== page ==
You won't need Rajnikanth any longer to make a 'rajni film'

image

Before setting out to see Sivaji The Boss, I kept asking myself a

question which many others have asked me since: Why see a film that,

from a cinematic point of view, is likely to be pristine rubbish? But I knew

the answer even as I posed the question: I would not have felt compelled to

watch it had it not been for one man in the cast — Rajnikanth. This, then,

is the power of a star.

Perhaps it is a peculiarity of the Dravidian psyche, but Tamil film stars

have this ability to generate extreme forms of idolatry, which have been

known to culminate in the star being elected chief minister. But in Sivaji, for

the first time in the history of celluloid astronomy, you have a star so

powerful that it dissolves the barrier between the producer of the cinematic

universe and its consumer, the fan. As a result, the star, instead of merely

being a source of gravitational pull that keeps fans orbiting around the film,

becomes a black hole that sucks in all cinematic logic, leaving in its wake

an assortment of disjointed images and motifs that have been neatly

stitched together into a three-hour tribute to the star by an awestruck fan.
Indeed, Sivaji is only incidentally a film about one man's war against black

money. It is essentially a film made by a Rajni fan, with Rajni the actor

playing the role of Rajni the superstar. Once the cinematic logic disappears,

what is left is star logic — transmuted into the logic of the superbrand

known as Rajnikanth.

With most stars, the film achieves a balance between star logic and

cinematic logic. And yes, there have been South Indian superstars before

Rajni — MGR, Raj Kumar and NT Rama Rao come to mind. But they

were star personalities rather than brand personalities, and as such, cannot

compare with the global economic scale and marketing sophistication of

Brand Rajni.

In the case of Rajni, over a period of time, through a series of

personality-centric films such as Annamalai, Muthu, Basha and others, the

star logic gradually evolved into brand logic, which then began to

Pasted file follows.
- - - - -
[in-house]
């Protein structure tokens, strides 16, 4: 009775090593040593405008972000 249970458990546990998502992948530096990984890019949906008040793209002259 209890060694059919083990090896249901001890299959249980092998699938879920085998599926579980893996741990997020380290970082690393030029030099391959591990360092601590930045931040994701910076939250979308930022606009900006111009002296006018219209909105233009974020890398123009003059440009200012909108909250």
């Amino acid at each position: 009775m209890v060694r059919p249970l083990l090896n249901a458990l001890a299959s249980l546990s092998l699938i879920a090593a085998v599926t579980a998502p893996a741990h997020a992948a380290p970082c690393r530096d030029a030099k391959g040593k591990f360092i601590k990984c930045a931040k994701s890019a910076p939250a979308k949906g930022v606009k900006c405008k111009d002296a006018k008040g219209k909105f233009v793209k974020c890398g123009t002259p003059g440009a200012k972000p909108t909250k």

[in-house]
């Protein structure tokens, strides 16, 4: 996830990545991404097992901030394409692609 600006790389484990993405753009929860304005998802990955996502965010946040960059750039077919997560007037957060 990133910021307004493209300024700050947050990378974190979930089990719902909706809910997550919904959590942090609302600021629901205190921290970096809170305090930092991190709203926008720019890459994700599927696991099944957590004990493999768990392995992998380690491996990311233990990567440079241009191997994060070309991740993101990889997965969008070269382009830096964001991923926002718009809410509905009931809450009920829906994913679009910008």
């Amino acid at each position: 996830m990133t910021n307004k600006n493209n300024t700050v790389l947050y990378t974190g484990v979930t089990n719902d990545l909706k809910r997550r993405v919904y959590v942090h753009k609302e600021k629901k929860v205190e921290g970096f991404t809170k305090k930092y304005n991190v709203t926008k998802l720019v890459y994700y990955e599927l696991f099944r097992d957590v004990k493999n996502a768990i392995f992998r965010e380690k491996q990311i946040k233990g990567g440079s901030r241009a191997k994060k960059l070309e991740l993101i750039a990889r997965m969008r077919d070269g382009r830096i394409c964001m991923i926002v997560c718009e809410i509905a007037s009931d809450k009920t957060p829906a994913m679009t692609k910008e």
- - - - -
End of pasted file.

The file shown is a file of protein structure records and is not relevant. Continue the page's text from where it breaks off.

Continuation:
increasingly overrule cinematic logic. Thus Sivaji, which marks the

culmination of this process, is not a movie but a three-hour commercial for

Brand Rajni. It is pointless, then, to speak of a Rajni film as either 'good' or

'bad'. To assess a film, you should be able to classify it — is it a thriller? A

romantic comedy? Or just a mindless masala film? A Rajni film can

simultaneously be all of these and none of these. The genre it belongs to,

quite simply, is the genre of a Rajni film. It is possible to go and watch a

thriller starring Shah Rukh. But any film starring Rajni can only be a 'Rajni

film' — the equity of this cinematic brand is so potent it is genre-defining.
In this sense, Brand Rajni has acquired a momentum all its own,

independent of its flesh-and-blood progenitor. Rajni as an iconic Tamil

hero is now in the same league as the iconic though fictional Brit hero,

James Bond. In other words, you don't even need Rajni any longer to play

the role of 'Rajni'.

That is why the next Rajni movie, Sultan, is an animation one. In this

'Rajni film', the main character, a mythological superhero, will be played by

a cartoon in Rajni's attire, with all his mannerisms. Rajni the actor, now 57,

might retire from films in a few years. But Brand Rajni will continue to

flourish, flicking cigarettes and pummelling villains for a long time to come.
And what is the essence of Brand Rajni? In a word, style — the 'Rajni

style'. Its two key elements are artifice and exaggeration. They are best

exemplified in the over-the-top fight scenes, where a snap of his elbow is

enough to send a 300-pound giant of a goon crashing through a wall 30

metres away.

However, even judged by the excesses of his own style, Sivaji marks a

departure. In the process of giving the audience what they want, the aura

takes over the star, and Rajni becomes a self-conscious parody of himself.

Thus, the legendary cigarette flick is replaced by a rather ridiculous stunt:

bouncing a piece of chewing gum off his palm into his mouth. And his

punchy one-liner, usually a pithy Tamil catch-phrase, has dwindled into a

single, insipid, English word — "Cool!" That he could get away with it is

what makes Brand Rajni the King of Cool

Copyright © Diligent Media Corporation Ltd. All Rights Reserved. For Reprint www.3dsyndication.com

DNA-Daily News & Analysis. Author: G Sampath